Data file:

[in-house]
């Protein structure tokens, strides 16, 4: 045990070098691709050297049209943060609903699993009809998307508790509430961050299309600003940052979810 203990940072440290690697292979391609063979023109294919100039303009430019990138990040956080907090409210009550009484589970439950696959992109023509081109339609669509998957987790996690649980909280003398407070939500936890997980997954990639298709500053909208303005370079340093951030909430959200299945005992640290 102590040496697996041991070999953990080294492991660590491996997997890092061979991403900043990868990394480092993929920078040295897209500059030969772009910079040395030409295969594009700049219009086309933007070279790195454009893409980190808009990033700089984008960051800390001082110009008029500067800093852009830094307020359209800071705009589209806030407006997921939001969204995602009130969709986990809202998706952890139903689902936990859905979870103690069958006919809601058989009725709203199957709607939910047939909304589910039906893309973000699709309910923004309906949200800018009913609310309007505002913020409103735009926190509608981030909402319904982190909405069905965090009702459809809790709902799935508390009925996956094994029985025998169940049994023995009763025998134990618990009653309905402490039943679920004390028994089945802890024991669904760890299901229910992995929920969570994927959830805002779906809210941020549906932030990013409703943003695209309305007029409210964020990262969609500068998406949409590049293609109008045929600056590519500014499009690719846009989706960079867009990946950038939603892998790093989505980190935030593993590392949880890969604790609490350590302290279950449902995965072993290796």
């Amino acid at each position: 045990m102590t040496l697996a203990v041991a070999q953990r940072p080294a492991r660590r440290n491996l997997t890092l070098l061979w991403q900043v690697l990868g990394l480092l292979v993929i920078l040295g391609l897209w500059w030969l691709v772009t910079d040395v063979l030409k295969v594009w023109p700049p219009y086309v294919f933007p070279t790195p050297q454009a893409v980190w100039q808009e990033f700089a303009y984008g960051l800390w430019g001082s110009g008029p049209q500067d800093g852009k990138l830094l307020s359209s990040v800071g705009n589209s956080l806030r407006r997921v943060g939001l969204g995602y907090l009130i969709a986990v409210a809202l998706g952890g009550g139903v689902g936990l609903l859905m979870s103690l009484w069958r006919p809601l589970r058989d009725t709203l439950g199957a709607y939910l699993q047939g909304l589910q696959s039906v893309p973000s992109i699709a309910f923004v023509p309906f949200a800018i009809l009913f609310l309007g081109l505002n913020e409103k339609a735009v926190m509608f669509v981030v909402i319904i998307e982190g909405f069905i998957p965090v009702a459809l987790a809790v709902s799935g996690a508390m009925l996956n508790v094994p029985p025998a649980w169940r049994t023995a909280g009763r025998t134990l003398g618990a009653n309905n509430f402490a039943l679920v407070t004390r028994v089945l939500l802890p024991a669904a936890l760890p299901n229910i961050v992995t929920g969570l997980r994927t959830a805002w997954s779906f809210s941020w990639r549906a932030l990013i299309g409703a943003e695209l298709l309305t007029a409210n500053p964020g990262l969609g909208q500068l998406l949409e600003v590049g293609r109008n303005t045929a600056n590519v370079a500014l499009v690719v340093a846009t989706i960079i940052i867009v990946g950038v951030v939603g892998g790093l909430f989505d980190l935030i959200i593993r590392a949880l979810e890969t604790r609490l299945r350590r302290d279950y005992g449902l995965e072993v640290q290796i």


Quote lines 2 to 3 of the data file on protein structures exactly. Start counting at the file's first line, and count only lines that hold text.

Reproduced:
């Protein structure tokens, strides 16, 4: 045990070098691709050297049209943060609903699993009809998307508790509430961050299309600003940052979810 203990940072440290690697292979391609063979023109294919100039303009430019990138990040956080907090409210009550009484589970439950696959992109023509081109339609669509998957987790996690649980909280003398407070939500936890997980997954990639298709500053909208303005370079340093951030909430959200299945005992640290 102590040496697996041991070999953990080294492991660590491996997997890092061979991403900043990868990394480092993929920078040295897209500059030969772009910079040395030409295969594009700049219009086309933007070279790195454009893409980190808009990033700089984008960051800390001082110009008029500067800093852009830094307020359209800071705009589209806030407006997921939001969204995602009130969709986990809202998706952890139903689902936990859905979870103690069958006919809601058989009725709203199957709607939910047939909304589910039906893309973000699709309910923004309906949200800018009913609310309007505002913020409103735009926190509608981030909402319904982190909405069905965090009702459809809790709902799935508390009925996956094994029985025998169940049994023995009763025998134990618990009653309905402490039943679920004390028994089945802890024991669904760890299901229910992995929920969570994927959830805002779906809210941020549906932030990013409703943003695209309305007029409210964020990262969609500068998406949409590049293609109008045929600056590519500014499009690719846009989706960079867009990946950038939603892998790093989505980190935030593993590392949880890969604790609490350590302290279950449902995965072993290796």
């Amino acid at each position: 045990m102590t040496l697996a203990v041991a070999q953990r940072p080294a492991r660590r440290n491996l997997t890092l070098l061979w991403q900043v690697l990868g990394l480092l292979v993929i920078l040295g391609l897209w500059w030969l691709v772009t910079d040395v063979l030409k295969v594009w023109p700049p219009y086309v294919f933007p070279t790195p050297q454009a893409v980190w100039q808009e990033f700089a303009y984008g960051l800390w430019g001082s110009g008029p049209q500067d800093g852009k990138l830094l307020s359209s990040v800071g705009n589209s956080l806030r407006r997921v943060g939001l969204g995602y907090l009130i969709a986990v409210a809202l998706g952890g009550g139903v689902g936990l609903l859905m979870s103690l009484w069958r006919p809601l589970r058989d009725t709203l439950g199957a709607y939910l699993q047939g909304l589910q696959s039906v893309p973000s992109i699709a309910f923004v023509p309906f949200a800018i009809l009913f609310l309007g081109l505002n913020e409103k339609a735009v926190m509608f669509v981030v909402i319904i998307e982190g909405f069905i998957p965090v009702a459809l987790a809790v709902s799935g996690a508390m009925l996956n508790v094994p029985p025998a649980w169940r049994t023995a909280g009763r025998t134990l003398g618990a009653n309905n509430f402490a039943l679920v407070t004390r028994v089945l939500l802890p024991a669904a936890l760890p299901n229910i961050v992995t929920g969570l997980r994927t959830a805002w997954s779906f809210s941020w990639r549906a932030l990013i299309g409703a943003e695209l298709l309305t007029a409210n500053p964020g990262l969609g909208q500068l998406l949409e600003v590049g293609r109008n303005t045929a600056n590519v370079a500014l499009v690719v340093a846009t989706i960079i940052i867009v990946g950038v951030v939603g892998g790093l909430f989505d980190l935030i959200i593993r590392a949880l979810e890969t604790r609490l299945r350590r302290d279950y005992g449902l995965e072993v640290q290796i």